Calling all adventurers: A travel company will soon offer expeditions deep into the sea to a place where few have gone before.
Starting next year, interested parties will be able to take an excursion down to the wreck of the Titanic.
Yes, that Titanic.
The big shipwrecked one.
You can go there and see the ship in all its creepy, sad glory, as long as you have the cash.
The London-based travel company organizing the expeditions is called Blue Marble Private, and they will be offering this ultra-exclusive trip to just nine voyagers at a time, starting in May 2018. These expeditions will launch off the coast of Newfoundland in Canada and continue for eight days.
Passengers will leave from St. John’s, Newfoundland, in a helicopter or seaplane and fly to the main expedition support yacht anchored above the wreck.
Divers will submerge in a “specially designed titanium and carbon fibre submersible,” which will take the passengers—along with a crew of experts—to depths of up to 4,000 meters (that’s almost two and a half miles deep). Divers will then have the chance to see stunning views of the ship’s deck and famous grand staircase.
But an adventure like this doesn’t come cheap. According to the newspaper The Daily Telegraph, the journey will cost about $105,129 (£86,500) per person.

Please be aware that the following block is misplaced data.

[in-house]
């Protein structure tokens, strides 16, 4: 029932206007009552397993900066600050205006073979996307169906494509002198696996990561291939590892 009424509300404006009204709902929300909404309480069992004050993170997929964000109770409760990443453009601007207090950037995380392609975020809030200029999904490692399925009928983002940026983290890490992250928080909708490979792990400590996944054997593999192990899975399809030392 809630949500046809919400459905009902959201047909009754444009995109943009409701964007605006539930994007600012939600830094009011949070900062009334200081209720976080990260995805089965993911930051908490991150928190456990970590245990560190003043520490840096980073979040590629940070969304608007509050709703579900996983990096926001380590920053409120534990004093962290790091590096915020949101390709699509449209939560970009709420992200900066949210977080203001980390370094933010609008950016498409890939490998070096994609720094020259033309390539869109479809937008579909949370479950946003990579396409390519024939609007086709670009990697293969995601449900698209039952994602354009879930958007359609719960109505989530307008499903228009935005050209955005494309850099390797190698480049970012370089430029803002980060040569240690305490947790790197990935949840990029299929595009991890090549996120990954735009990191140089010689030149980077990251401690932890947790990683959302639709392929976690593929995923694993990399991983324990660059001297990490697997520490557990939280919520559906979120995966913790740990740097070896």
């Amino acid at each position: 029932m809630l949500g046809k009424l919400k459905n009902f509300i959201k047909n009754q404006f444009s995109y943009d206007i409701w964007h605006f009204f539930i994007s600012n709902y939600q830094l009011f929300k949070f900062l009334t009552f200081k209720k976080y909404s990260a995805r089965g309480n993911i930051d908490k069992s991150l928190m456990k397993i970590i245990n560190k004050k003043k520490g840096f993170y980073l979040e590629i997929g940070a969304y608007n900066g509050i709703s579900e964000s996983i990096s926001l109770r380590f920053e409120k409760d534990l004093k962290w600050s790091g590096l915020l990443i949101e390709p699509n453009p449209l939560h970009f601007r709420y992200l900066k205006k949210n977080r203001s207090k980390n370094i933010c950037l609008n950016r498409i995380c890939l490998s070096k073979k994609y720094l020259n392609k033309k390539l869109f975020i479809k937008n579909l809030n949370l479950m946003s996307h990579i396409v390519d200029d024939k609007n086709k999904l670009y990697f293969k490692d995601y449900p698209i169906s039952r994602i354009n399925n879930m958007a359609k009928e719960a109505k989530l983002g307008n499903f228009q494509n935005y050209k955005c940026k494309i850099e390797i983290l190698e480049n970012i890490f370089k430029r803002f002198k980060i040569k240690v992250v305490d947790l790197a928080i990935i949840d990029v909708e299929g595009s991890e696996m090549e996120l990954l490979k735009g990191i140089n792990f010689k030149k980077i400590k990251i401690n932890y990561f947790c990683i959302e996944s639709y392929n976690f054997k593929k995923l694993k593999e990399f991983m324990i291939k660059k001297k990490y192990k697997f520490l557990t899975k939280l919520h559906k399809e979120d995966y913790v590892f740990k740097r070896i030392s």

This astronomical sum, taking into account modern-day inflation, is curiously the equivalent of the price of a first class ticket to sail on the Titanic during its doomed maiden voyage back in 1912.
And to clear up any confusion, you won’t actually be scuba diving. Since the wreck is so deep underwater, you’ll have to stay in the Blue Marble vessel. Conventional divers, even with the aid of specially designed equipment, have only reached depths of about 300 meters. And that return trip to the surface took nearly 15 hours, so as to avoid decompression sickness.
This travel opportunity isn’t the first time tourists have been able to dive the site of the grand ship. A different company, Deep Ocean Expeditions (DOE), offered visits to the ship back in the 2000s.
The company closed up shop in 2005 except for one special expedition organized around the wreck’s centennial in 2012. (Interested parties may be bummed to learn that a ticket with DOE cost just $59,000, nearly half the cost of today’s tickets!)
So, would you shell out to see the Titanic?